Q. We are overhauling our clear E-coat process. The chemistry manufacturer did a “metals analysis” of our bath and reported iron content at 1,420 mg/L. Is there any other way of removing the iron other than dumping the bath and making up a new one? R.S.
A. I conferred with my friend and fellow industrial coating consultant, Joe Tirado, about this. Joe was our specialist in the chemistry management part of our operations at MetoKote Corp. He has had a lot of experience working with the acrylic E-coat bath. We had quite an interesting conversation about it.
I had thought the iron content reading sounded quite high, and Joe confirmed that it is extremely high. His target was 50 mg/L, and he became concerned when it reached 150. Your reading of 1,420 mg/L is off the charts! This condition is very likely to adversely affect the UV performance of your clear acrylic coating.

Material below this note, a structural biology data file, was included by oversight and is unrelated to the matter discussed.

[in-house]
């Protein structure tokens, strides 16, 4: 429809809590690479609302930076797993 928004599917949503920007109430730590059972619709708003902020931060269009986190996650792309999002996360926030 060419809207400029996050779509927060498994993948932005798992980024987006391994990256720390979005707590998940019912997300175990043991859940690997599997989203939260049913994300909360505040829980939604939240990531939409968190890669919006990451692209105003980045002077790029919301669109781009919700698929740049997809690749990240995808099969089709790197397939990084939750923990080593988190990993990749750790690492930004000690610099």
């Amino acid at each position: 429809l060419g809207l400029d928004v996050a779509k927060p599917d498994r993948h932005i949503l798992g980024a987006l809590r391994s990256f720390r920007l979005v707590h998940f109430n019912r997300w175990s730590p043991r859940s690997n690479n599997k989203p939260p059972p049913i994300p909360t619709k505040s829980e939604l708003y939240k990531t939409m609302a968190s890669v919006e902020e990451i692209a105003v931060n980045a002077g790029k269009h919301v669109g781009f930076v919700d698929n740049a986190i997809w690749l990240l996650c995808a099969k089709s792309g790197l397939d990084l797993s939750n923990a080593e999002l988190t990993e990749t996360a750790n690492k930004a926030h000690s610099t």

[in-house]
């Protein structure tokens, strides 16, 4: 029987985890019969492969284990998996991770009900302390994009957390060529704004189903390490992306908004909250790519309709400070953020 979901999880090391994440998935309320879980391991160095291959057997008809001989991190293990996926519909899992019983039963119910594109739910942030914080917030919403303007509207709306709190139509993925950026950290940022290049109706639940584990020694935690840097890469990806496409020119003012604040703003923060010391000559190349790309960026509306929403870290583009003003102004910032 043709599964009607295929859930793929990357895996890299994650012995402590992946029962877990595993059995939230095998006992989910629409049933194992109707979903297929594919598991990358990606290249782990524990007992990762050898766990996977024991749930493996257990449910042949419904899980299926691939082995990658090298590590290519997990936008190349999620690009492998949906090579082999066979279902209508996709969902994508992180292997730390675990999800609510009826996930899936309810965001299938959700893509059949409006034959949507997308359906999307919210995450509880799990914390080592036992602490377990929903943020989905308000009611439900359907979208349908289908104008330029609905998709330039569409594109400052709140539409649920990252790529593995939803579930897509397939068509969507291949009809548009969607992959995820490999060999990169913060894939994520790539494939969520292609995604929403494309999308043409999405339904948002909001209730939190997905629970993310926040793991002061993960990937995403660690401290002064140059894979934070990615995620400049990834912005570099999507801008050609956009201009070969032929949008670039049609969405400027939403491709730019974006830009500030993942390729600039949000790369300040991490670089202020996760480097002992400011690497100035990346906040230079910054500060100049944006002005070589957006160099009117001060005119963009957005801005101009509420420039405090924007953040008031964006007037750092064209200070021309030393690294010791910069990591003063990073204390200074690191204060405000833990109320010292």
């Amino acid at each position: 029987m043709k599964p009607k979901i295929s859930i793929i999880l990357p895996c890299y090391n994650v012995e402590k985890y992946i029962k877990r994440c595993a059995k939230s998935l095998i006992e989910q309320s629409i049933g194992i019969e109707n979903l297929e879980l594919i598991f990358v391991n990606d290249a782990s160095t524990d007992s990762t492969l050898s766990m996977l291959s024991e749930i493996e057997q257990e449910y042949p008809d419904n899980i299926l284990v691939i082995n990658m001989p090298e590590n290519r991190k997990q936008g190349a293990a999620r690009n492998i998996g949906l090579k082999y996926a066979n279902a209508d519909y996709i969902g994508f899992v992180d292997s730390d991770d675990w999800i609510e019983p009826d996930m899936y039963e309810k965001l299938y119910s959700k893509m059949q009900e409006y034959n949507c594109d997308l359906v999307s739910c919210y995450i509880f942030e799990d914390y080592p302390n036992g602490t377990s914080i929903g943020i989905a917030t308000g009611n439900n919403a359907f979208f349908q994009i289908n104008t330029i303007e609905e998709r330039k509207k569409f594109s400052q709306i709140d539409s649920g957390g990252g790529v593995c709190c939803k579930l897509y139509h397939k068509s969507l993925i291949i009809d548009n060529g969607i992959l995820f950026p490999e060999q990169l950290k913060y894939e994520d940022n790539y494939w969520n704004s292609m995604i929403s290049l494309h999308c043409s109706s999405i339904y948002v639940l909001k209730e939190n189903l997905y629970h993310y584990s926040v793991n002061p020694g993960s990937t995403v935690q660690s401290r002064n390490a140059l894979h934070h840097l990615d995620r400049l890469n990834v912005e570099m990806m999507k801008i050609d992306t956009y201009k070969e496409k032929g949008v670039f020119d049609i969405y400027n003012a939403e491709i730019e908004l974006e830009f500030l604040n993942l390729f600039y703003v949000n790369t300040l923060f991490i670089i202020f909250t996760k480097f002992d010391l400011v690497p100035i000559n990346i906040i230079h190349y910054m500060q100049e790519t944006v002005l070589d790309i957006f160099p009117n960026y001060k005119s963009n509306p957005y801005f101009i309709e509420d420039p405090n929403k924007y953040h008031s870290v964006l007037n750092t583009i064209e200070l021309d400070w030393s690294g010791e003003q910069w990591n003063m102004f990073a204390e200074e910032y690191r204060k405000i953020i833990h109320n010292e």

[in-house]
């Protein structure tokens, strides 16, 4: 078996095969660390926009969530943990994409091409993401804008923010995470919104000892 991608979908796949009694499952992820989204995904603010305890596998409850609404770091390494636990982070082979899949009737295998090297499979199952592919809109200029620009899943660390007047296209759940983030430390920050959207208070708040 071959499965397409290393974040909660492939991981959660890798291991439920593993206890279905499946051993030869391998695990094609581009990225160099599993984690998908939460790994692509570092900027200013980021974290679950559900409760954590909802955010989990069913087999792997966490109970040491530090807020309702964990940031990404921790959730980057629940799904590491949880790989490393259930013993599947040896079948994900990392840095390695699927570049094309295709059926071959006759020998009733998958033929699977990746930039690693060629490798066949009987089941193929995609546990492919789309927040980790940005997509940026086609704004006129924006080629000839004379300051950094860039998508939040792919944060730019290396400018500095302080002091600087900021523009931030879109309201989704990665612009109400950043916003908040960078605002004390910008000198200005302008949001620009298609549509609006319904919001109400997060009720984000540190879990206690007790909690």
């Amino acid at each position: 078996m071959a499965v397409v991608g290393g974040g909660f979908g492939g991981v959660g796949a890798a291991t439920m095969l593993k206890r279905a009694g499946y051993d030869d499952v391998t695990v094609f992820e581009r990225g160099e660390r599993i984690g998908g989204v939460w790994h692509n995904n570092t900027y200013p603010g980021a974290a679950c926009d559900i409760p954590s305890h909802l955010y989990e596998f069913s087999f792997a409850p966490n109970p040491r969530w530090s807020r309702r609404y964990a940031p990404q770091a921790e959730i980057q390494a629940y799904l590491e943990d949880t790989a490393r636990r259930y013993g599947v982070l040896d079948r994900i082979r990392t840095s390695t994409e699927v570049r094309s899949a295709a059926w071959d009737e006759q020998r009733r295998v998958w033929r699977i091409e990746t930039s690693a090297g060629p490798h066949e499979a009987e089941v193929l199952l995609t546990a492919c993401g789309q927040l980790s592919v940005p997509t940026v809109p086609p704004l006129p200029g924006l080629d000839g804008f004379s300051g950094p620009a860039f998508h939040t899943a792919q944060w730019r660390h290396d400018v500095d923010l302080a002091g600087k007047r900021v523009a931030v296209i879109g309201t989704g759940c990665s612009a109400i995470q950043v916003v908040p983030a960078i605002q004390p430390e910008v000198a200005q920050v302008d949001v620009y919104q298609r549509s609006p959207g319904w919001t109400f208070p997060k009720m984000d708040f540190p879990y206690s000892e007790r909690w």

There are chemicals available to remove the iron from your bath. They are called chelating agents. However, you must use care in applying them to ensure that the performance of the bath is not adversely affected. Because of that, companies that supply paint formulations are reluctant to suggest their use. The safest option would be to dump the bath and make up a new one. With iron content that high, I think I would strongly consider the dumping option.
But, either one of these solutions will be an exercise in futility unless you find and correct what is causing the excessive iron condition. A comprehensive review of the coated product chemistry and process compatibilities to establish the root cause of the iron in your paint bath would certainly be in order.
I am responding to the article in the January 2001 issue regarding the comparison between powder coat and electrocoat performance.
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